March 29, 2012 / 8:28 PM / 6 years ago

TD CEO Clark says departure not imminent, targets NYC

TORONTO (Reuters) - Toronto-Dominion Bank’s (TD.TO) long-serving chief executive, Ed Clark, told shareholders on Thursday he is nearing the end of his tenure, but said his departure is not imminent.

Toronto-Dominion Bank Group President and Chief Executive Ed Clark delivers a speech at the company's annual general meeting in Victoria, British Columbia March 31, 2011. REUTERS/Ben Nelms

Clark, who took the reins in late 2002 and has since turned the Toronto-based bank into a major U.S. lender, is the second longest-serving CEO among Canada’s top five banks, trailing only Royal Bank of Canada (RY.TO) CEO Gordon Nixon.

“While I am in the final years of my tenure as CEO, I am in no hurry to leave,” he said in New York on Thursday.

He told reporters after the meeting that he plans to stay in his job for at least two more years. His current contract will move to an open-ended employment agreement after April 2013.

Speaking in Toronto, TD Chairman Brian Levitt said the board was confident that Clark’s eventual successor will be an internal candidate.

That would suggest the next CEO could be either Tim Hockey, currently TD’s group head of Canadian banking, auto finance and credit cards, or Bharat Masrani, group head of U.S. personal and commercial banking.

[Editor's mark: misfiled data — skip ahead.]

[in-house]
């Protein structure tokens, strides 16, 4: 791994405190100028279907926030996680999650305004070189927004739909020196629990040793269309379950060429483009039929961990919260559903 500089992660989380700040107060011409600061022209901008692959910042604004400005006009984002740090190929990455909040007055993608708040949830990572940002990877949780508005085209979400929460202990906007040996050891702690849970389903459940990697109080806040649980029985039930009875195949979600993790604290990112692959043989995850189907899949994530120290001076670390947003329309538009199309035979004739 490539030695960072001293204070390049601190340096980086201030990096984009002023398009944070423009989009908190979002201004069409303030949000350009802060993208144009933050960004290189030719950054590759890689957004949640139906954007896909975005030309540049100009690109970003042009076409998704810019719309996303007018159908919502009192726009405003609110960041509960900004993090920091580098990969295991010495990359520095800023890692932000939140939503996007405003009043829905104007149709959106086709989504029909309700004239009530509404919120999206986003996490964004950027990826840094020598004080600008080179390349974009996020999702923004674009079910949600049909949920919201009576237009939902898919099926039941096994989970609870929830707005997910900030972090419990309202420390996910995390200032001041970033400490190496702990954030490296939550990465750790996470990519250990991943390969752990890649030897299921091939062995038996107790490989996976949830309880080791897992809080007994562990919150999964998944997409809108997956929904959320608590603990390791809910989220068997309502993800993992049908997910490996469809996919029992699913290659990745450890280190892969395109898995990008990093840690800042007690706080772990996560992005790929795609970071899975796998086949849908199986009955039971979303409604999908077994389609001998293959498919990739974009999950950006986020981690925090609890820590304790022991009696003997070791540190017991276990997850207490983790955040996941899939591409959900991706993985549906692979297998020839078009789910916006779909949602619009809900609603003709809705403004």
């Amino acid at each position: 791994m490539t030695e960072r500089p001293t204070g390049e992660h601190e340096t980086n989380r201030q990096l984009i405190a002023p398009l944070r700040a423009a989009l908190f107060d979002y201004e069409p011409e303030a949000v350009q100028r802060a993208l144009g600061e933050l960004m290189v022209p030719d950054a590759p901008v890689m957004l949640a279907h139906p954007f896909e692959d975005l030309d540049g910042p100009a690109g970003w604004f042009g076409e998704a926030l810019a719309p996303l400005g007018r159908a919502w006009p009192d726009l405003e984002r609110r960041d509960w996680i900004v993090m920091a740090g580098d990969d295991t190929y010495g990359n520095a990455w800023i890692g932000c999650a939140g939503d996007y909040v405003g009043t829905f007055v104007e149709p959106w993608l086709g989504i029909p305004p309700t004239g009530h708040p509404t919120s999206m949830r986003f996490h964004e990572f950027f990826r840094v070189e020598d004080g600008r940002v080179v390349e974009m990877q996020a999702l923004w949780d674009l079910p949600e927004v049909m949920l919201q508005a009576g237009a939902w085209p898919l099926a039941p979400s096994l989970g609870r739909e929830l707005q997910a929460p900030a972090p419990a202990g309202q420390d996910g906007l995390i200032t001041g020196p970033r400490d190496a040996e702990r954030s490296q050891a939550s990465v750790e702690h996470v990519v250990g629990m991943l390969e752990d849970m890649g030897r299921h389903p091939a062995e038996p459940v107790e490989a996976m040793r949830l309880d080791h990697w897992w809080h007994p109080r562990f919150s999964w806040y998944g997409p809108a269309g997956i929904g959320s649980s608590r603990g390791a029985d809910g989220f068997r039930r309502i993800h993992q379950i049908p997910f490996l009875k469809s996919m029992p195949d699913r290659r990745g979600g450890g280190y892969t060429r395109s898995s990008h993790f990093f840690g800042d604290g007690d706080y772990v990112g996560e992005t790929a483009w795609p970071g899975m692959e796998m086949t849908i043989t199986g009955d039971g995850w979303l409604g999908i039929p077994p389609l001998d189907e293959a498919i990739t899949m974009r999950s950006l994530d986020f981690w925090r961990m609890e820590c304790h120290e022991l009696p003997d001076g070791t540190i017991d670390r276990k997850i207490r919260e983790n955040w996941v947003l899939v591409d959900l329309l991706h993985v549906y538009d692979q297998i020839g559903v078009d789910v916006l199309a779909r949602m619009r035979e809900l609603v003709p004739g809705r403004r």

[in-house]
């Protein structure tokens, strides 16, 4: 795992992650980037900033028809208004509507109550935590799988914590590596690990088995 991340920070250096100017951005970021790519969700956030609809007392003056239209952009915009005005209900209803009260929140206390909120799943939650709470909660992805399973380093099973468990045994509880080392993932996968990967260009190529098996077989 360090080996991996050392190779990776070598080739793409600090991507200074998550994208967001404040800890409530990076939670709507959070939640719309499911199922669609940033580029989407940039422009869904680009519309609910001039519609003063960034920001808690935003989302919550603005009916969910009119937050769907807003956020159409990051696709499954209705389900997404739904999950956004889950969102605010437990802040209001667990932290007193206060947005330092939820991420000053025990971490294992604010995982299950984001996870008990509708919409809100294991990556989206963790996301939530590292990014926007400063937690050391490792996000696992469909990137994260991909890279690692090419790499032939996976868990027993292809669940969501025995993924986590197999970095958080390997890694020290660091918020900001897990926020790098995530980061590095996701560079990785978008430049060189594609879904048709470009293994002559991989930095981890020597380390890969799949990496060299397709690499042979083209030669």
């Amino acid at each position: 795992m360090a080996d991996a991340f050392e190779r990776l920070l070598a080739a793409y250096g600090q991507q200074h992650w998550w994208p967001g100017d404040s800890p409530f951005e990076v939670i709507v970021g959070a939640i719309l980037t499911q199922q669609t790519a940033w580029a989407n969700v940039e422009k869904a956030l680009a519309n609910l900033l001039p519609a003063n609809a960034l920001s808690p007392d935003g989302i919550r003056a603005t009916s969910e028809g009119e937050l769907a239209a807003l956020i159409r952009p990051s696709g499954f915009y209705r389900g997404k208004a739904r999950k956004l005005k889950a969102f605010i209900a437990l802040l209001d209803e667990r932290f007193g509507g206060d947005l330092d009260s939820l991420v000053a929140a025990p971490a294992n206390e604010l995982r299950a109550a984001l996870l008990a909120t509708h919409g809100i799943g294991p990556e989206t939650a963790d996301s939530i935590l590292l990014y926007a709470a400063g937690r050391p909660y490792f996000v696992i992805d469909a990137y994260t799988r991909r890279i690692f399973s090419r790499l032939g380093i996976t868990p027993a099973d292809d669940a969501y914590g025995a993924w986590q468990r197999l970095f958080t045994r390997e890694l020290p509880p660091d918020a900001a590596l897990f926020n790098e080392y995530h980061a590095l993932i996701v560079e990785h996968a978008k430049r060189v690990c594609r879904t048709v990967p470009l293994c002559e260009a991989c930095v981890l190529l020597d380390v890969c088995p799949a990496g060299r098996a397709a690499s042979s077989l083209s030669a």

“They would be the two frontrunners, no question,” said Robert Sedran, an analyst at CIBC World Markets.

His successor will have big shoes to fill, as Clark was named one of the world’s top 30 CEOs by Barron’s this week.


TD was simulcasting the meeting from New York and its base in Toronto, a nod to the bank’s growing presence in the United States and its aspirations in America’s biggest city.

“We are the fifth-largest retail bank in New York City,” Clark said. “In four years, we want to be New York’s third-largest retail bank.”

Achieving that goal would put TD behind only JP Morgan Chase (JPM.N) and Citigroup (C.N) in a market that Clark said has a deposit base equal to three-quarters of the entire Canadian market.

TD, Canada’s No. 2 bank by assets and market capitalization, plans to achieve that goal by opening 50 new branches, or “stores” as it calls them, in New York, with the goal that success will breed more success.

“If you take a market and you move up and you get a certain critical mass percentage of coverage, you then more than win the ties, you tilt the balance, so you end up building on yourself and getting momentum,” Clark said.

Under Clark’s leadership, TD established a U.S. foothold with the acquisition of Maine lender Banknorth seven years ago. It followed that with the purchase of New Jersey-based Commerce Bancorp in 2008, which put the lender in the New York area.

It has since expanded its U.S. network through other acquisitions, and now runs about 1,300 branches spread along the U.S. East Coast from Main to Florida, a number that exceeds its Canadian branch count.

The bank will likely add around 60 locations across North America this year, Clark said.

Reporting By Cameron French; Editing by Peter Galloway

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